Dyslexia kept Chris from passing the written Coast Guard captain's exam his first two tries, said Chuck Bowie, but he finally got a special exception to have the test administered verbally and passed.

The years since have been a blur of travel to Venezuela, Mexico, Palm Beach, Hatteras, the Bahamas, the Florida Keys and anywhere else big boats chase big fish in big water. His job as skipper of Midnight Hour allowed him to freelance when the owner wasn't fishing, said wife Laurie, and he was in demand.

"He'd do anything that had to do with fishing," said Chris's mother, Ruthe. "He'd put on a wetsuit to scrape barnacles off boat bottoms, he'd fish for bait at night and he was excellent at rigging trolling baits. One time when I visited him at Ocean City, he was on the dock rigging baits with a circle of people around, just watching him."

His skills earned Chris an invitation to work this year's Big Rock, one of the nation's top marlin tournaments with close to 200 boats, as first mate for Capt. Alan Fields.

At 175-225 pounds, the fish they caught June 16 was small for a blue, which run up to 1,000 pounds, but it was hooked atop the head, not in the mouth, and took 45 minutes or so to get to the boat, said Randy Bowie. The first time angler Gray Ingraham had it up, Chris Bowie grabbed the wire leader and drew the fish alongside but had to release quickly when the marlin made a late run.

The next time, Randy said, Chris took a standard "double wrap" of wire leader on both hands to hold the fish steady while Ronnie Fields tagged it before releasing. (Billfish tournaments encourage anglers to release fish below trophy size, and some give special bonuses for tagging so information from the tag can be used for research if the fish is caught again.)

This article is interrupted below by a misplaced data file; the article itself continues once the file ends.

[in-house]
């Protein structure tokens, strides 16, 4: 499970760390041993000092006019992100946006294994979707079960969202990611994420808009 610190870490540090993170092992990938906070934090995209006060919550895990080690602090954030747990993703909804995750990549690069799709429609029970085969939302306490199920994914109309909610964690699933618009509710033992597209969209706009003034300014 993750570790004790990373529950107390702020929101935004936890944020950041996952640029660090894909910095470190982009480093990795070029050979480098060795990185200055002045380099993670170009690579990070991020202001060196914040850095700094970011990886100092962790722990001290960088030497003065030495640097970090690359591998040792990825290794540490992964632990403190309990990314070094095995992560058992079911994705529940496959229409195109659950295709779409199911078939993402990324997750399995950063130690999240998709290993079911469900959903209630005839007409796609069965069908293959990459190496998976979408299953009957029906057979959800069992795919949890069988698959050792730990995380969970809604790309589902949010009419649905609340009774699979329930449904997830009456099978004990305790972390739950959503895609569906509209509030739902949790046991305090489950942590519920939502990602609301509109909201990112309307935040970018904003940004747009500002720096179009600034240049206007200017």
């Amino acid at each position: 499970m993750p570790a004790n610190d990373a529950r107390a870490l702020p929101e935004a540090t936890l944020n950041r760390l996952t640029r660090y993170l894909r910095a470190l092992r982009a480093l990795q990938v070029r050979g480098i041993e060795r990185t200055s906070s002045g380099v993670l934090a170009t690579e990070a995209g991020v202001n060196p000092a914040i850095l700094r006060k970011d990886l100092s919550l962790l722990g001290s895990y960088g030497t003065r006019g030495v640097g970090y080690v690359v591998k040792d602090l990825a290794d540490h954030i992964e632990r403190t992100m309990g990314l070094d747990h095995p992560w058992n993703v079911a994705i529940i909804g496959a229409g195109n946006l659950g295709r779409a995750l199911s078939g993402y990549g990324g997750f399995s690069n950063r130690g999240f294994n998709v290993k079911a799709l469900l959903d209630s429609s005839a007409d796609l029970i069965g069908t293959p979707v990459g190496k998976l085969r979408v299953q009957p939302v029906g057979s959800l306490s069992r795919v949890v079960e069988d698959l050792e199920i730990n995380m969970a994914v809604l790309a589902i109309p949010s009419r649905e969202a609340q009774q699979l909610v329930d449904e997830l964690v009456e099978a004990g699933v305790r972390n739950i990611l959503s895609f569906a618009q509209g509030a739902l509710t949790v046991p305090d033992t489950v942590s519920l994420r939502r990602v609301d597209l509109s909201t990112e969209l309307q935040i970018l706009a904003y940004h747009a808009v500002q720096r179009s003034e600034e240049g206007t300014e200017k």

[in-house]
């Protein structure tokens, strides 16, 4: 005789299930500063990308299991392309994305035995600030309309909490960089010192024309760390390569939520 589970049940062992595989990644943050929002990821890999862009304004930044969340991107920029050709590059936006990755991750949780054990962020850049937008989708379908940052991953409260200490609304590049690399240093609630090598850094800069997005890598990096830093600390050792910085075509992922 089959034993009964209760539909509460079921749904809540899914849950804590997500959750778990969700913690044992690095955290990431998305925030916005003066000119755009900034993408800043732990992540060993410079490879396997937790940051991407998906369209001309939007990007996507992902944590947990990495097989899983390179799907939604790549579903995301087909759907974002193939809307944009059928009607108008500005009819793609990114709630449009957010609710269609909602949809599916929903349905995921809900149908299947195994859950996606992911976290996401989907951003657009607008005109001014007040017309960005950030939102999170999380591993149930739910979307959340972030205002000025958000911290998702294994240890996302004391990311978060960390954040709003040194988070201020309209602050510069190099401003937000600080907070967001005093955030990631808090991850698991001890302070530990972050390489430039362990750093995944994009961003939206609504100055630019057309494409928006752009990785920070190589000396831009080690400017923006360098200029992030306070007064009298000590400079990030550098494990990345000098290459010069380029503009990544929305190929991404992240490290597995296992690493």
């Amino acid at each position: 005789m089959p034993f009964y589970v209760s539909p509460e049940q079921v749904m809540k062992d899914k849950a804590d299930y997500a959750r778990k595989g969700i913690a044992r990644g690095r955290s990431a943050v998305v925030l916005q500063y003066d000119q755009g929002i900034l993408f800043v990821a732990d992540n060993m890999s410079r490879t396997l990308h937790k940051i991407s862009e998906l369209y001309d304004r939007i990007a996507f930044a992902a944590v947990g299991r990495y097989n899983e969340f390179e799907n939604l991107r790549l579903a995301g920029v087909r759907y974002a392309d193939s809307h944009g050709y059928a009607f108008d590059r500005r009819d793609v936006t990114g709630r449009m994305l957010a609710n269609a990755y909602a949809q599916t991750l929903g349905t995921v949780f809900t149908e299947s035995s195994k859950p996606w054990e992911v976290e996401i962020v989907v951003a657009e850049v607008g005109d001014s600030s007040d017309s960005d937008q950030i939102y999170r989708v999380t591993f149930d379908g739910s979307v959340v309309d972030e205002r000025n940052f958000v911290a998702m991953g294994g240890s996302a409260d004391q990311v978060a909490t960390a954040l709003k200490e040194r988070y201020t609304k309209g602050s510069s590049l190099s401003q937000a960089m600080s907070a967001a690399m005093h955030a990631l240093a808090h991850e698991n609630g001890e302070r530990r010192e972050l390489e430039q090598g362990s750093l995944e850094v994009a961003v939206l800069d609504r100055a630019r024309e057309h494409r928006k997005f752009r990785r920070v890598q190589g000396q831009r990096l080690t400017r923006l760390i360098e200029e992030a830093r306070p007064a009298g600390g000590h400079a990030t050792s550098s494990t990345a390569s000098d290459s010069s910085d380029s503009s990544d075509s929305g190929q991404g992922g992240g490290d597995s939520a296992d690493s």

Randy Bowie said once the tag was set, Fields turned to grab pliers to cut the wire leader. But the marlin made its sudden 180-degree flip and the wire tightened on Chris's hands.

"Usually with a double wrap you can just open your hands and the wire comes right off," said Randy Bowie. This time something went horribly awry, then got worse as the fishing line parted from the leader and Chris Bowie and the marlin were separated from the boat.

"He did everything perfect, the fish just snatched him off the deck," Jimmy Fields, Ronnie's brother, told the Palm Beach Post. "It's not abnormal. It happens ... but 99 times out of 100 you can get out. Something breaks. The wire breaks or you can cut yourself out or it comes unraveled from your hand."

"You hear of people slipping and falling overboard," said Riley, the veteran Ocean City angler, "and sometimes a fish might pull them over. But I never heard of anyone getting tangled up like Chris did."

Riley said Ocean City big-game anglers feel the loss keenly. "It couldn't have been some worthless druggie," he said angrily. "It had to be this handsome, clean-cut kid with a baby two months away."